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Town Centre Churches

The Rector writes …

Dear Friends,

The recent pandemic has been a time of massive and unexpected change.  We are adjusting slowly, but the changes are still happening, and on a large scale – violence in Ukraine persists in devastating ways, with millions of displaced refugees in need of welcome – changes in UK government – changes in cost of living, and so on.

After living through such disorientation, it may be tedious to see that the Church is not exempt from change. Everyone needs safe places at times and the Church has often been portrayed through history as being a place that resists change.  It is not surprising if the beleaguered or stressed disciples see the Church as a refuge in which we can relish in the eternal changelessness of God.

There are many Biblical passages, however, which can lead us to see that change is part of the nature of God.  God’s dealings with Abraham and Moses, for example, suggest that there is quite a bit of movement in God’s view of things.  Indeed, the whole of the Biblical record helps us see God working in history in a constantly changing world.  The God whom I encounter in the Bible is a dynamic innovative and personal power.

The need to be prepared for the inevitability of change is referred to in his book, ‘Holy Living’, by the Chaplain to King Charles 1, Jeremy Taylor.  He writes:

Let us prepare our mind against changes, always expecting them that we may not be surprised when they come:  for nothing is so great an enemy to tranquillity and a contented spirit, as the amazement and confusions of unreadiness and inconsideration:  and when our fortunes are violently changed, our spirits are unchanged, if they always stood in the suburbs and expectations of sorrows.

Here is a call to everyone to expect change and not to fear the worst when change comes. Taylor knew about change. During the previous hundred years, the Reformation had changed the orientation of the Church in England away from Rome. The Authorised Version of the Bible had recently been produced, in a style of English that was to be much admired over the next 400 years. Church services were no longer in Latin. Clergy were able to marry and the Monarch had become the Supreme Governor of the Church of England. The changes brought by the Reformation had brought fresh life to the Church in England.  Jeremy Taylor was living in exciting and dangerous times – and they were all the more challenging for his boss the Supreme Governor!

And so it has always been, and will be.

The approach to change within the Church and how we deal with change in the world around us have to be rooted in our understanding of God.  As we reflect on the Bible and our experience of daily life, we see that change is built into the whole system and into the very nature of God.  God isn’t partially incarnate – being involved in a love-affair with humanity is ‘all-or-nothing’ involvement.  Further, since we believe that God is intimately involved in the evolution of our world, we can be confident that change can be good and part of God’s creative purpose.  Thus, the more we can understand and learn to ‘go with the flow’ of the complexity that is our changing world, the more we will be open to being agents for God’s purposes.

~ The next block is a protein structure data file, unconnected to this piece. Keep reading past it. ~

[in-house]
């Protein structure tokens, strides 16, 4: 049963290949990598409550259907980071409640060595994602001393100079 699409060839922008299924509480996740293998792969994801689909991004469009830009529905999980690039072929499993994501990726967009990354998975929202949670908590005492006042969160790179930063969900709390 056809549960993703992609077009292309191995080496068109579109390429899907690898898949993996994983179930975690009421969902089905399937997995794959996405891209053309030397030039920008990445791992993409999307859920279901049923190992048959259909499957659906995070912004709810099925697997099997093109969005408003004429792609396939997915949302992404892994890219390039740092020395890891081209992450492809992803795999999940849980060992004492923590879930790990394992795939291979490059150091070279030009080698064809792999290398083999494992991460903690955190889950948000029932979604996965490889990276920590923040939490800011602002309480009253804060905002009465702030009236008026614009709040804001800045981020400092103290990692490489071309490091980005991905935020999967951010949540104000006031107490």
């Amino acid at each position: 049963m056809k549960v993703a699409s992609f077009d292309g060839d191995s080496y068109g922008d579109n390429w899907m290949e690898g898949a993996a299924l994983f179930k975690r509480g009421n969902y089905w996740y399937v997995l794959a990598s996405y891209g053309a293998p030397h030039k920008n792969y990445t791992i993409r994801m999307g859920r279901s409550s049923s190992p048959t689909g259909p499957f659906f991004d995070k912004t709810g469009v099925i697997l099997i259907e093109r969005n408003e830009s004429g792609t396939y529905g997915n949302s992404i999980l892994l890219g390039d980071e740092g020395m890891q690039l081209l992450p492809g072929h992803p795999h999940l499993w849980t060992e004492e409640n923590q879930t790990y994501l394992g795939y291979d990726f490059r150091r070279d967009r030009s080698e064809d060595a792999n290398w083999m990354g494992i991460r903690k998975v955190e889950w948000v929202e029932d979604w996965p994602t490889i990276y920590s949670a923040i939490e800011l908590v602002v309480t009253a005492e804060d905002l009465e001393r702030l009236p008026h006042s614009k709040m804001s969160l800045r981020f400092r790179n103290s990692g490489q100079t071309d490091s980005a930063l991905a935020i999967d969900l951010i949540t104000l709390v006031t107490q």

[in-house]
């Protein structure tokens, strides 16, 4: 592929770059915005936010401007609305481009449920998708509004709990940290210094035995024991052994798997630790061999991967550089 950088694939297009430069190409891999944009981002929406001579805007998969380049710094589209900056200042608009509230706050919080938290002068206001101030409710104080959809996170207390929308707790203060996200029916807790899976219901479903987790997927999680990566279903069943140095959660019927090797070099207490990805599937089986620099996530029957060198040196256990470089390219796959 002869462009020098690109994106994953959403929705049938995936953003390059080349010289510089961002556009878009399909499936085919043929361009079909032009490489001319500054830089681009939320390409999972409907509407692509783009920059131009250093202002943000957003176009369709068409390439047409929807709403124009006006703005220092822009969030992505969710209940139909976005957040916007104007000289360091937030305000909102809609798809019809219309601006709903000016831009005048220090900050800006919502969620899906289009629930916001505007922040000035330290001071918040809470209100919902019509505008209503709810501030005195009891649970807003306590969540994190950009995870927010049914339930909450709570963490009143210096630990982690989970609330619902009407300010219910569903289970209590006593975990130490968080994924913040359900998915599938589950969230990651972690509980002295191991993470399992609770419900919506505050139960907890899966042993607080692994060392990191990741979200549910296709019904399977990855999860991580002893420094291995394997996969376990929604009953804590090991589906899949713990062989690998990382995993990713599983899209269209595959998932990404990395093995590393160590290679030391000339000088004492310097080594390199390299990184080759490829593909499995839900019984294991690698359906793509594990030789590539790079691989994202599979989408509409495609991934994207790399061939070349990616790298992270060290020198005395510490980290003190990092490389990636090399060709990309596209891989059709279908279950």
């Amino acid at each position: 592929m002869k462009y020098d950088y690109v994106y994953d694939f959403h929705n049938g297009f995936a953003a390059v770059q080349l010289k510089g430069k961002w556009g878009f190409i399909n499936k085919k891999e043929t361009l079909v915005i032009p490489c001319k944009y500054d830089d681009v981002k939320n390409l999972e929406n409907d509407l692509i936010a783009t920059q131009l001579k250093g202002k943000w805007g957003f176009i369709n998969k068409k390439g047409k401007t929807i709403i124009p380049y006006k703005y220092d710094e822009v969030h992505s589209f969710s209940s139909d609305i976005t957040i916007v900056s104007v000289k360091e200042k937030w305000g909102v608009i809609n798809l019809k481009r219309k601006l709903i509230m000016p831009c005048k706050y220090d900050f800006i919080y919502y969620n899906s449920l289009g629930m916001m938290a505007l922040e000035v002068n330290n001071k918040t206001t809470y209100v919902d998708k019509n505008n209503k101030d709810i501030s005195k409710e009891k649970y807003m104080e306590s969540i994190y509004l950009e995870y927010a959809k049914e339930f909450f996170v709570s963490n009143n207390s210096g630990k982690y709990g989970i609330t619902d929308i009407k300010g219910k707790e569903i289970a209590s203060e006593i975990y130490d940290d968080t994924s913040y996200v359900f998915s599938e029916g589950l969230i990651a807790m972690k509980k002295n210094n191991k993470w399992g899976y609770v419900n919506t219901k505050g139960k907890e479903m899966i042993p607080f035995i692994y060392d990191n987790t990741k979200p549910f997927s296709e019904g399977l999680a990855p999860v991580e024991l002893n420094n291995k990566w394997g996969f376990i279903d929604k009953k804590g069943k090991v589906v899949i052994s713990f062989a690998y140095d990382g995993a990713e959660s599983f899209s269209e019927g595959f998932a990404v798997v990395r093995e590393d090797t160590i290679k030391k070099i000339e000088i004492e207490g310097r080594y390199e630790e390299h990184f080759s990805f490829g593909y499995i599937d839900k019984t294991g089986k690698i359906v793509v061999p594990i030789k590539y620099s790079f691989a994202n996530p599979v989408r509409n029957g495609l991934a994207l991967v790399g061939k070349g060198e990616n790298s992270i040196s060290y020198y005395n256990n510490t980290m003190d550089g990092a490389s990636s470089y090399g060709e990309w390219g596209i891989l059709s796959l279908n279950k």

As Reinhold Niebuhr wrote:

God, give us the serenity to accept what cannot be changed;

Give us the courage to change what should be changed;

Give us the wisdom to distinguish one from the other.

This Sunday,  7th August: Trinity 8.

8am St Peter’s: Communion

10am St Peter’s: Communion:  I shall preside and Scott Canadas, an ordinand on placement with us, from the College of the Resurrection, Mirfield, will preach.

10am St Augustin’s: Communion: The Rev’d Steve Parselle.

10.45am St Stephen’s: Communion: The Rev’d Canon John Turpin.

4pm St Peter’s: Evening Prayer with hymns.

Next Sunday, 14th August: Trinity 9.

8am St Peter’s: Communion

10am St Peter’s: The Rev’d Bryan Apps.

10am St Augustin’s: Communion: The Rev’d Dr Chris Steed.

10.45am St Stephen’s: Communion: The Rev’d John Staples.

No Sunday Evening Prayer for the rest of August.

Sunday, 21st August: Trinity 10.

8am St Peter’s: Communion

10am St Peter’s: The Rev’d Dr Chris Steed.

10am St Augustin’s: Communion: The Rev’d Dr David Wheeler.

10.45am St Stephen’s: Communion: The Rev’d Canon John Turpin..

No Evening Prayer.

Sunday, 28th August: Trinity 11.

8am St Peter’s: Communion

10am St Peter’s: The Rev’d Steve Parselle.

10am St Augustin’s: Communion: Canon John Turpin.

10.45am St Stephen’s: Communion: The Rev’d Stephen Holmes.

No Evening Prayer.

Sunday, 4th September: Air Festival Sunday: Trinity 12.

8am St Peter’s: Communion

10am Air Festival Praise in the Lower Gardens, with hymns led by Boscombe Salvation Army Band & preacher: The Rev’d (Flt Lt) Helene Grant, Chaplain RAF Cranwell. (No 10am service at St Peter’s – please, bring chairs and drinks to near to the Bandstand.)

10am St Augustin’s: Communion: The Rev’d Steve Parselle.

10.45am St Stephen’s: Communion: The Rev’d David Lund.

4 pm Evensong.

This will be the only email from me during August, whilst Lucinda and I take annual leave, 8th – 31st August.  We would ask you to respect, please, that we shall both, properly, be ‘off radar’ for communications whilst on leave, and will not respond to communications until 1st September. If there are pastoral emergencies, please, contact the Rev’d Steve Parselle: parselle@aol.com

God bless you richly this August,

Ian

The Rev’d Dr Ian A. Terry

DTh, PhD, MA, FRSA

Visiting Research Fellow: Winchester University

Team Rector:  Bournemouth Town Centre

Chair: Local Governing Body: Bournemouth Collegiate School

07733336047 (text) 01202 554058

18 Wimborne Road, Bournemouth, BH2 6NT

Registered Charity Number: 1186400

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